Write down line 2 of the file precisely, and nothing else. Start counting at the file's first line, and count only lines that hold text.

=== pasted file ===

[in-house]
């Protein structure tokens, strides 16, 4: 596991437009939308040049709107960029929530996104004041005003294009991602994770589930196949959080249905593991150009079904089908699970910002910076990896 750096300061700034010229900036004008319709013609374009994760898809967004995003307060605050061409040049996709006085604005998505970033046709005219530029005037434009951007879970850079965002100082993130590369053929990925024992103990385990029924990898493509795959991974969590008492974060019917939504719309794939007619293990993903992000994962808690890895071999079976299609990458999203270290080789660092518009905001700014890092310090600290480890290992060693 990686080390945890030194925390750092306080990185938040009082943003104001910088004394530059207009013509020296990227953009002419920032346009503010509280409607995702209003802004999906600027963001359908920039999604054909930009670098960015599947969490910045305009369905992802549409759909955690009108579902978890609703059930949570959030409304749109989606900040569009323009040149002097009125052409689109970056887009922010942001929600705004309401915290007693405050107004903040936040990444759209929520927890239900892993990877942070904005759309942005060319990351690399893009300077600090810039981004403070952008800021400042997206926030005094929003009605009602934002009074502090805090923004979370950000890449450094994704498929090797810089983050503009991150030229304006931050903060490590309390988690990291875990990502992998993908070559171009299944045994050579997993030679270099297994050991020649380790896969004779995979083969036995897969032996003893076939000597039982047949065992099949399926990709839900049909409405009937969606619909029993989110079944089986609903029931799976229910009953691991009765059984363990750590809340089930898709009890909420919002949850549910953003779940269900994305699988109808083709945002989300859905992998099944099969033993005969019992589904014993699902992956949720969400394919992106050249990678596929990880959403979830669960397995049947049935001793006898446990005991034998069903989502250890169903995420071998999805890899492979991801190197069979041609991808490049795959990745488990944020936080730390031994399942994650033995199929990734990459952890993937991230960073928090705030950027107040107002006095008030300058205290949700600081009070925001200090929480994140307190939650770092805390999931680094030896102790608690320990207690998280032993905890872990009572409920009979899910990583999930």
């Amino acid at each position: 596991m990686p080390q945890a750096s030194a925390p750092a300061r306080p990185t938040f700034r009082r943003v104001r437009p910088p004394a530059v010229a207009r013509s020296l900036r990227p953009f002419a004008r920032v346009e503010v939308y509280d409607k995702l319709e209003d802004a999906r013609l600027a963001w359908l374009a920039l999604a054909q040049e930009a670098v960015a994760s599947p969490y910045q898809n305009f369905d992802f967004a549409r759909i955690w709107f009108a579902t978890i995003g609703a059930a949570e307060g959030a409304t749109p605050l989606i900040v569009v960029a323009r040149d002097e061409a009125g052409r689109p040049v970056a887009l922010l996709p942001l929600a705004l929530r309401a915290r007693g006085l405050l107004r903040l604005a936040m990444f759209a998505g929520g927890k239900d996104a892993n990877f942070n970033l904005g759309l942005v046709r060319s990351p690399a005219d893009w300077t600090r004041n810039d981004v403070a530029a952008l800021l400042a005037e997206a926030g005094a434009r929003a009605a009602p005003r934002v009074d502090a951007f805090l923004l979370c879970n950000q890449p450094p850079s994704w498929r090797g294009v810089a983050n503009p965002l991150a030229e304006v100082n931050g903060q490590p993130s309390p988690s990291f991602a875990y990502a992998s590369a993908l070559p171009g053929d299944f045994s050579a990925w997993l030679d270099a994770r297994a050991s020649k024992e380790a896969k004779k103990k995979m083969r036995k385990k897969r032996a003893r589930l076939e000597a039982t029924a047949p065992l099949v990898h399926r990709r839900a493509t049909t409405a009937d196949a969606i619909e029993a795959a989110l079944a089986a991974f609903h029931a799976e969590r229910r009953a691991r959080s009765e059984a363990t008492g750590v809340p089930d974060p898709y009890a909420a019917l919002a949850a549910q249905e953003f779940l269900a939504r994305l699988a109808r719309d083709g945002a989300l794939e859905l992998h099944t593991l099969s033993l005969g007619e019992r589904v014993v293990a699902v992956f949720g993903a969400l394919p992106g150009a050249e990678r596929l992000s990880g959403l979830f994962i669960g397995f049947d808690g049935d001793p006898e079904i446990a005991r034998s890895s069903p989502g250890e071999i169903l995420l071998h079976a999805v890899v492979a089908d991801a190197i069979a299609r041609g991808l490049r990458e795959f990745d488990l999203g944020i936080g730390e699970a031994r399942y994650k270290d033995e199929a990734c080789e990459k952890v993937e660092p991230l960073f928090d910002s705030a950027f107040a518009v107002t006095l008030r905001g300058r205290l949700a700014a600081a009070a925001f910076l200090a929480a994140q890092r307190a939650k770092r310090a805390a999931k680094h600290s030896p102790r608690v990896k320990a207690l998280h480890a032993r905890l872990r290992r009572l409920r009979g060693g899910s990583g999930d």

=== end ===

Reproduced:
């Protein structure tokens, strides 16, 4: 596991437009939308040049709107960029929530996104004041005003294009991602994770589930196949959080249905593991150009079904089908699970910002910076990896 750096300061700034010229900036004008319709013609374009994760898809967004995003307060605050061409040049996709006085604005998505970033046709005219530029005037434009951007879970850079965002100082993130590369053929990925024992103990385990029924990898493509795959991974969590008492974060019917939504719309794939007619293990993903992000994962808690890895071999079976299609990458999203270290080789660092518009905001700014890092310090600290480890290992060693 990686080390945890030194925390750092306080990185938040009082943003104001910088004394530059207009013509020296990227953009002419920032346009503010509280409607995702209003802004999906600027963001359908920039999604054909930009670098960015599947969490910045305009369905992802549409759909955690009108579902978890609703059930949570959030409304749109989606900040569009323009040149002097009125052409689109970056887009922010942001929600705004309401915290007693405050107004903040936040990444759209929520927890239900892993990877942070904005759309942005060319990351690399893009300077600090810039981004403070952008800021400042997206926030005094929003009605009602934002009074502090805090923004979370950000890449450094994704498929090797810089983050503009991150030229304006931050903060490590309390988690990291875990990502992998993908070559171009299944045994050579997993030679270099297994050991020649380790896969004779995979083969036995897969032996003893076939000597039982047949065992099949399926990709839900049909409405009937969606619909029993989110079944089986609903029931799976229910009953691991009765059984363990750590809340089930898709009890909420919002949850549910953003779940269900994305699988109808083709945002989300859905992998099944099969033993005969019992589904014993699902992956949720969400394919992106050249990678596929990880959403979830669960397995049947049935001793006898446990005991034998069903989502250890169903995420071998999805890899492979991801190197069979041609991808490049795959990745488990944020936080730390031994399942994650033995199929990734990459952890993937991230960073928090705030950027107040107002006095008030300058205290949700600081009070925001200090929480994140307190939650770092805390999931680094030896102790608690320990207690998280032993905890872990009572409920009979899910990583999930």